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Trying to find out what kind of hash/encryption this is in a SQL db. We want to create an app to do password resets but I cannot for the life of me find how they are generating this value.

Here are multiple examples

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The trailing == is a dead giveaway of base64 encoding. –  Matt Ball Apr 25 '12 at 13:19
I concur, and the length of 22 implies it is a 16-bit hash, probably MD5 since that is commonly used for passwords. So it is probably a base64-encoded, unsalted, MD5 hash. –  Ben Apr 25 '12 at 13:26

1 Answer 1

up vote 7 down vote accepted

Let's take it apart:


The {enc:1} part is likely to be versioning of some form. This is reasonably common so that you can upgrade whatever hashing/encryption algorithm you use over time. Each value identifies the algorithm used to produce the hash - if the implementation decides to use a different approach, it would know to validate a password using the first version, but could then replace the {enc:1} with {enc:2} or whatever, along with the new form of the hash.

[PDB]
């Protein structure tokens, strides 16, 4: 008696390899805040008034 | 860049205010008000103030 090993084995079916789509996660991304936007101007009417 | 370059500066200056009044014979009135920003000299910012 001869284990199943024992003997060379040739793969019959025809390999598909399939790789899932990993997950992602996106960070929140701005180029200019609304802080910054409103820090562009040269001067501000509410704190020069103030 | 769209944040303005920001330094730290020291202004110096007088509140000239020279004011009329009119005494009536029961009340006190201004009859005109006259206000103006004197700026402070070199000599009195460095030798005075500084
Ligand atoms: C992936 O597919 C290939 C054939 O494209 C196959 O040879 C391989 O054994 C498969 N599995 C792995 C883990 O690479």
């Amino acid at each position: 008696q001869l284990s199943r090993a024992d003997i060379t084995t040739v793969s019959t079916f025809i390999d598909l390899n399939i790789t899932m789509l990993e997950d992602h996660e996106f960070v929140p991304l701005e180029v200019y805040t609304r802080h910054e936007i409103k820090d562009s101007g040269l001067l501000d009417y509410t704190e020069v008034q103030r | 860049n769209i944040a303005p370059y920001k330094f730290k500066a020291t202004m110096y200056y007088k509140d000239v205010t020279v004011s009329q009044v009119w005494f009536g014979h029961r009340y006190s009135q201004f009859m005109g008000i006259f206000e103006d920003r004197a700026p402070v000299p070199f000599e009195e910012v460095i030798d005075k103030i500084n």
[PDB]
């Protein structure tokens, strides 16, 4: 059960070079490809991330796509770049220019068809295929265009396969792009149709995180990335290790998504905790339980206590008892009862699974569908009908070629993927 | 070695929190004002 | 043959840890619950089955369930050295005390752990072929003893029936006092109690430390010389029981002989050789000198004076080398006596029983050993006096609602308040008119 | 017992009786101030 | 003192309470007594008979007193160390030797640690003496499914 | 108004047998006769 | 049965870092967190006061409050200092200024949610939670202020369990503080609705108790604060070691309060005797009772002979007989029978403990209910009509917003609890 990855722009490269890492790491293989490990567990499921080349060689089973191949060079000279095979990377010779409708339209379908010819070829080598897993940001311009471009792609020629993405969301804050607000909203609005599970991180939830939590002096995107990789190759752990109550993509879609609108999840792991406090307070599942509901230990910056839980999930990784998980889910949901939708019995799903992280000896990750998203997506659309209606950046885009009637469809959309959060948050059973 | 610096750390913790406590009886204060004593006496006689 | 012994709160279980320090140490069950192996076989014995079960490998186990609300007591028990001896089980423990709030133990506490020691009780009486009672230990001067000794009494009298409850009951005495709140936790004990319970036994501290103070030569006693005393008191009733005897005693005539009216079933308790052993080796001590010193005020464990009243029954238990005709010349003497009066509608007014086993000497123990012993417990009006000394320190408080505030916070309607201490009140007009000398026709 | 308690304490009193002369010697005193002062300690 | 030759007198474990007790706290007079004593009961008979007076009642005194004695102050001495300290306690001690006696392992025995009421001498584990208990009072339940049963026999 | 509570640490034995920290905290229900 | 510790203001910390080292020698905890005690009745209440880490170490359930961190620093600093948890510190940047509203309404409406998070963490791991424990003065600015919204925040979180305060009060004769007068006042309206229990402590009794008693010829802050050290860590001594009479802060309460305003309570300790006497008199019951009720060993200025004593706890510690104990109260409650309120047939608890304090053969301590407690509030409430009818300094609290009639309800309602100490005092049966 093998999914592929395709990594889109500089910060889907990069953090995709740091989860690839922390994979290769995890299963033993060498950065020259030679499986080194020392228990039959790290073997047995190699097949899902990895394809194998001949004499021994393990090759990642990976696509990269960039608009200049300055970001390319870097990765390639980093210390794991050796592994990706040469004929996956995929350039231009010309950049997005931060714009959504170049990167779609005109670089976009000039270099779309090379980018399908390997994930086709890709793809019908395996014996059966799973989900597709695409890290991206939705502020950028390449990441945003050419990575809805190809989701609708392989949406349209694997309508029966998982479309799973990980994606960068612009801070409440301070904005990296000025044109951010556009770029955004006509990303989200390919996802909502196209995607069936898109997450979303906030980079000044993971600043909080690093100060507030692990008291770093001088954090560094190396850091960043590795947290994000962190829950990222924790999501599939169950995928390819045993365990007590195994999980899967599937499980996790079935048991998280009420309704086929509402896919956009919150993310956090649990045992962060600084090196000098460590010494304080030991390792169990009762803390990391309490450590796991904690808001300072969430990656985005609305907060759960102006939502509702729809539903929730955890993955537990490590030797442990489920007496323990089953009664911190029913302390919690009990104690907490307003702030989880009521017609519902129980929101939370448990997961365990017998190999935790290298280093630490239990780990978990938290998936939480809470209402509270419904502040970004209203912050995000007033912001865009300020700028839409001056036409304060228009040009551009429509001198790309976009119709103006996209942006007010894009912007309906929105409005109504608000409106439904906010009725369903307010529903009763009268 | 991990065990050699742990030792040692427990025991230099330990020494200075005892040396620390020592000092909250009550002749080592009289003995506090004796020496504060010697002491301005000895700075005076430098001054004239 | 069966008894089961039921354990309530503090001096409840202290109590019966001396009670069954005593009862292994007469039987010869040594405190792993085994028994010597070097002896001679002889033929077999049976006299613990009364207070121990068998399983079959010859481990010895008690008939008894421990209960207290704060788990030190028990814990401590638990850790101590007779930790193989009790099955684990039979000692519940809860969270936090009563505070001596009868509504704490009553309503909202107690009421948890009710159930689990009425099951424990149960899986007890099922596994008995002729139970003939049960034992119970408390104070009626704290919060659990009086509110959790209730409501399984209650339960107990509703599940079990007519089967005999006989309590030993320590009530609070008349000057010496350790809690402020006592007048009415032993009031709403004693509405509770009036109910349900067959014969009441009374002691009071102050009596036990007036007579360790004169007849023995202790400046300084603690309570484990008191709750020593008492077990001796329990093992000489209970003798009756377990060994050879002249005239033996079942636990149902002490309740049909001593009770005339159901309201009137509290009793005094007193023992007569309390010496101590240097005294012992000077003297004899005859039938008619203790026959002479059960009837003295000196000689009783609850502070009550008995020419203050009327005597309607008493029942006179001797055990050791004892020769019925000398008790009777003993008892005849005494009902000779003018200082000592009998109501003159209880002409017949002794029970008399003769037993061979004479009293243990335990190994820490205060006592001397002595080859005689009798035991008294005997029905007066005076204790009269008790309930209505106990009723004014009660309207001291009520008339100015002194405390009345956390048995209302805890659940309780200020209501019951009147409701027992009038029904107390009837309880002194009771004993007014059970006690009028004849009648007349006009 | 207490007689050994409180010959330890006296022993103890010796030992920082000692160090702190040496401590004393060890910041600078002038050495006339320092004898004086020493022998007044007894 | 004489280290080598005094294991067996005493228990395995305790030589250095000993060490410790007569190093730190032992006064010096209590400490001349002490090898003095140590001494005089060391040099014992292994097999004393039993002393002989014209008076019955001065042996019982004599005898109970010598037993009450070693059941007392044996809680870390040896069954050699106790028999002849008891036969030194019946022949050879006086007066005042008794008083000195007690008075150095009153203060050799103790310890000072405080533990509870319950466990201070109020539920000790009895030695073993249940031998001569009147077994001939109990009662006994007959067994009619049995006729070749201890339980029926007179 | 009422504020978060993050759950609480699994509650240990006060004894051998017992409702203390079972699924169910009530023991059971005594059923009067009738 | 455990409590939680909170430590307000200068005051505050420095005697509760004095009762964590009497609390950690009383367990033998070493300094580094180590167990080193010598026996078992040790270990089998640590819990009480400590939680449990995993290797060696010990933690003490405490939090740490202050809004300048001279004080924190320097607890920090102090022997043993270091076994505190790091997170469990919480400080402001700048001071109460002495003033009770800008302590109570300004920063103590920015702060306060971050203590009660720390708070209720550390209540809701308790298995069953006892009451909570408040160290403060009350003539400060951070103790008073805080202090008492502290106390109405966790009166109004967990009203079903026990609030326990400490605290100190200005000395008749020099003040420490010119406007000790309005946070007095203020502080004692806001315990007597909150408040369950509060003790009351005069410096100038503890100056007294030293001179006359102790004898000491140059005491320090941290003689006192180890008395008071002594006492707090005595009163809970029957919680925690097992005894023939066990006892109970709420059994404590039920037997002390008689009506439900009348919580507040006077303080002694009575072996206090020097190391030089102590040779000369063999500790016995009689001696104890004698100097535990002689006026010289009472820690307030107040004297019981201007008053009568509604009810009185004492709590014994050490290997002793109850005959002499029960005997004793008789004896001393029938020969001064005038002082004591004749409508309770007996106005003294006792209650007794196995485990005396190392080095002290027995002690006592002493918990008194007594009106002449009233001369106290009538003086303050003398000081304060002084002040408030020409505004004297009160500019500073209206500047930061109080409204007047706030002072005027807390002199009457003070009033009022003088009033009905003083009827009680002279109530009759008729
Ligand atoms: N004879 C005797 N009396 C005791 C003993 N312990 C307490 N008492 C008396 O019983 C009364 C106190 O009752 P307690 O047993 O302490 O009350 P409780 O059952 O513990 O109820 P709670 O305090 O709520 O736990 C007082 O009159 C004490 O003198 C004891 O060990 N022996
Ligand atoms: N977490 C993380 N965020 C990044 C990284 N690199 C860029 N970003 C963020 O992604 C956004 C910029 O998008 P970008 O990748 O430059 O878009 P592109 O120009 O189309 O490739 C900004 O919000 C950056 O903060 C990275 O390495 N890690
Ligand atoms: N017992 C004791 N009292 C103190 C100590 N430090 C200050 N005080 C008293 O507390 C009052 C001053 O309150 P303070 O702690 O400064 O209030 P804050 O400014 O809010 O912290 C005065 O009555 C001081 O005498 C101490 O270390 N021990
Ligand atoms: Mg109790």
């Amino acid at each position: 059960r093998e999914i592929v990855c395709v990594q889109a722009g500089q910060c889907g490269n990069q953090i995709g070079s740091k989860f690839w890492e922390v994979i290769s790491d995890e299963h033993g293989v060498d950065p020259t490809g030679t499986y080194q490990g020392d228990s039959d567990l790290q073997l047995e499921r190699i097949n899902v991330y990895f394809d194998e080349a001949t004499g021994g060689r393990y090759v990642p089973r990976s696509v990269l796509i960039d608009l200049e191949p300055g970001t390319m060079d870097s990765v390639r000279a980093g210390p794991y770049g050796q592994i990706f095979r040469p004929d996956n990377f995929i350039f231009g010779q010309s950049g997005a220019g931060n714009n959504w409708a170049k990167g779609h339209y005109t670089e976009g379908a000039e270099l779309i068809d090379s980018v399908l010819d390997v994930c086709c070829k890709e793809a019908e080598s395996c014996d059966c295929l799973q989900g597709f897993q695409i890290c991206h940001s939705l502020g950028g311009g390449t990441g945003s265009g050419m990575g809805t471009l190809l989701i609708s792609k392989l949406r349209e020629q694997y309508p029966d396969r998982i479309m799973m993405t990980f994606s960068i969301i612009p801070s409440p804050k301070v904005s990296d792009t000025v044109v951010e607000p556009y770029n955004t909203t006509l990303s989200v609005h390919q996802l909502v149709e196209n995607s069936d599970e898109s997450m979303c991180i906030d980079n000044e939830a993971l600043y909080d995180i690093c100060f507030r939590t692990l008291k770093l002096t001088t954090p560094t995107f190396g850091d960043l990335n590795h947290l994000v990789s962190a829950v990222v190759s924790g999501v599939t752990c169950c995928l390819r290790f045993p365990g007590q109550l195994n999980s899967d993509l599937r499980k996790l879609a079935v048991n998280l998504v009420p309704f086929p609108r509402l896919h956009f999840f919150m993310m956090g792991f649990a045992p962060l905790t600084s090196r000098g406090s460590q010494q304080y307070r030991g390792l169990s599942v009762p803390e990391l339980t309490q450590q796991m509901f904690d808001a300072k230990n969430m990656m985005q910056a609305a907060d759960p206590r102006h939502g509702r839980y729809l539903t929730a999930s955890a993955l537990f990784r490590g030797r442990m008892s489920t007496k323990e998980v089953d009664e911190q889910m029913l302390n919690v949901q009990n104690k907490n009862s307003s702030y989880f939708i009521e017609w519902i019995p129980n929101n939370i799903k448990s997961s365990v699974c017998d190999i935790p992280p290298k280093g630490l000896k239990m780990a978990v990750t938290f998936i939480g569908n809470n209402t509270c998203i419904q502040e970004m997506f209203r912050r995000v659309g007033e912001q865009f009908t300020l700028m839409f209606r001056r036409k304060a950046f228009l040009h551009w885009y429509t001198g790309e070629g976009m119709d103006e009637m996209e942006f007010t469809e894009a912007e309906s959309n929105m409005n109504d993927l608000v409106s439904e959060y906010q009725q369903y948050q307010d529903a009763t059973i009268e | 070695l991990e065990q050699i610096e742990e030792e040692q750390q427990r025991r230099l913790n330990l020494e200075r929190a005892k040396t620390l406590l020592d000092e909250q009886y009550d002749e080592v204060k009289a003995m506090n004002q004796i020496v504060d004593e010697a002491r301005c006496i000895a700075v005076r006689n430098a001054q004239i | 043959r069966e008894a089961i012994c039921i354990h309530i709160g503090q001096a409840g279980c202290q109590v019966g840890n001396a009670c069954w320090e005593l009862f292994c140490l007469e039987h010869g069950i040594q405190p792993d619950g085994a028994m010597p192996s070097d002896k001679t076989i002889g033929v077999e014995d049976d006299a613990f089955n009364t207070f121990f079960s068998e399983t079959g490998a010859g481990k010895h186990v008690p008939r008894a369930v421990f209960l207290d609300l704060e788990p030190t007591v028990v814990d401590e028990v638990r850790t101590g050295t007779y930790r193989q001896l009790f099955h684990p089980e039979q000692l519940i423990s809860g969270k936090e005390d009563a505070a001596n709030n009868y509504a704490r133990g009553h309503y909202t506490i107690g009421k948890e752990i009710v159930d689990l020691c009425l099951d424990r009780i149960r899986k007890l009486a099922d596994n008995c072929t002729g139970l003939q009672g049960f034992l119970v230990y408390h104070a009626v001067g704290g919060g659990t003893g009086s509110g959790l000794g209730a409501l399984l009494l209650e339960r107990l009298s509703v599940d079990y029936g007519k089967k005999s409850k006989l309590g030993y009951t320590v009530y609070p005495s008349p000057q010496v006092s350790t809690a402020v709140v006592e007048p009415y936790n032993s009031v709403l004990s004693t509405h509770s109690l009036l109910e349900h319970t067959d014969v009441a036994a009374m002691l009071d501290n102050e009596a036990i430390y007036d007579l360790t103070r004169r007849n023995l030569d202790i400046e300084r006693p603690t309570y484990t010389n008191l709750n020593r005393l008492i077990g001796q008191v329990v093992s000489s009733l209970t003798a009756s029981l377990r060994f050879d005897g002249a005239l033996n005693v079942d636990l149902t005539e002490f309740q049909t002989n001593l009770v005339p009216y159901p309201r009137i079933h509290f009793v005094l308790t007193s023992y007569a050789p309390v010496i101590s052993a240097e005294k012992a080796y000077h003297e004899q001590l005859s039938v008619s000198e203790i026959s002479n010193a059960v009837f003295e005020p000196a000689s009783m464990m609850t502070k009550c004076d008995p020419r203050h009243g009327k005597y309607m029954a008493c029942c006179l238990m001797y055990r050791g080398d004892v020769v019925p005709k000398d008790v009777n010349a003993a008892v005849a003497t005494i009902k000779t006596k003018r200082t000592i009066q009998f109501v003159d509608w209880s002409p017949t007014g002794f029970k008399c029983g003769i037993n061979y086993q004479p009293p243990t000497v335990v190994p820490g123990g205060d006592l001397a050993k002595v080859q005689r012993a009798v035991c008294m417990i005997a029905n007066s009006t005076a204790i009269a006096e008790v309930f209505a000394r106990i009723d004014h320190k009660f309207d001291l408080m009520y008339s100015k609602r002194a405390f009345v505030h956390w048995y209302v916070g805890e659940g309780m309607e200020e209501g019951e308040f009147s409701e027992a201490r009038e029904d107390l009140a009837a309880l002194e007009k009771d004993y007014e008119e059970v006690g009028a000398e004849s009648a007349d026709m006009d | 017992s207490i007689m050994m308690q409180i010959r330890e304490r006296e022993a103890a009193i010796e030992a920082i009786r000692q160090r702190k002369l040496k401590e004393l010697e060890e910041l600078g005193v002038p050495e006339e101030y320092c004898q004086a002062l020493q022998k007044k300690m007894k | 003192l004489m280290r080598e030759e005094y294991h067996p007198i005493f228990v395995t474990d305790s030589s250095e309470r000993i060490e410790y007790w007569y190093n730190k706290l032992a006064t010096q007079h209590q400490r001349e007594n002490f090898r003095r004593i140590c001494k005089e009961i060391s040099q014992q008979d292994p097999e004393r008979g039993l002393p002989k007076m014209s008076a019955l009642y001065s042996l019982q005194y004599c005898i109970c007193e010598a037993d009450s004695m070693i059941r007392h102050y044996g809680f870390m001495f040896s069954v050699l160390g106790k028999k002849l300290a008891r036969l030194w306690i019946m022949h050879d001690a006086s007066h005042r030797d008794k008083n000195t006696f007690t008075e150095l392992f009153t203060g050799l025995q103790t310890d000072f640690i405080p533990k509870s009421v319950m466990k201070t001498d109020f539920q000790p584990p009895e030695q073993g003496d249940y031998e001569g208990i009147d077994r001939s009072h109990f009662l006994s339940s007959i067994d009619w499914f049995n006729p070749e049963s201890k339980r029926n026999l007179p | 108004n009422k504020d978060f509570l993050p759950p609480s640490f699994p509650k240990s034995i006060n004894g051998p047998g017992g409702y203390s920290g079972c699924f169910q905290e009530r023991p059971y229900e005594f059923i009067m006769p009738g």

The rest is base64 - and it's 24 characters ending in ==, which means the original value is 16 bytes.

So it's a 16 byte (128 bit) hash of some kind, with a versioning prefix. That's pretty much all we can tell... it could be any 128 bit hash, or possibly 128 bits of a longer hash (although you'd have to wonder why they threw away data at that point).

You could perform further tests if you can create your own users with passwords. For example, do two users with the same password end up with the same hash? If not, if you change from password X to password Y and then back to password X for a single user, does that get to the same hash? (There's no obvious salt in the value, although the username could be used as the salt.)

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This was it, the username was the salt. Thanks for your quick response to an issue that was driving me nuts! I used this site to confirm insidepro.com/hashes.php?lang=eng –  JD Roberson Apr 25 '12 at 13:34

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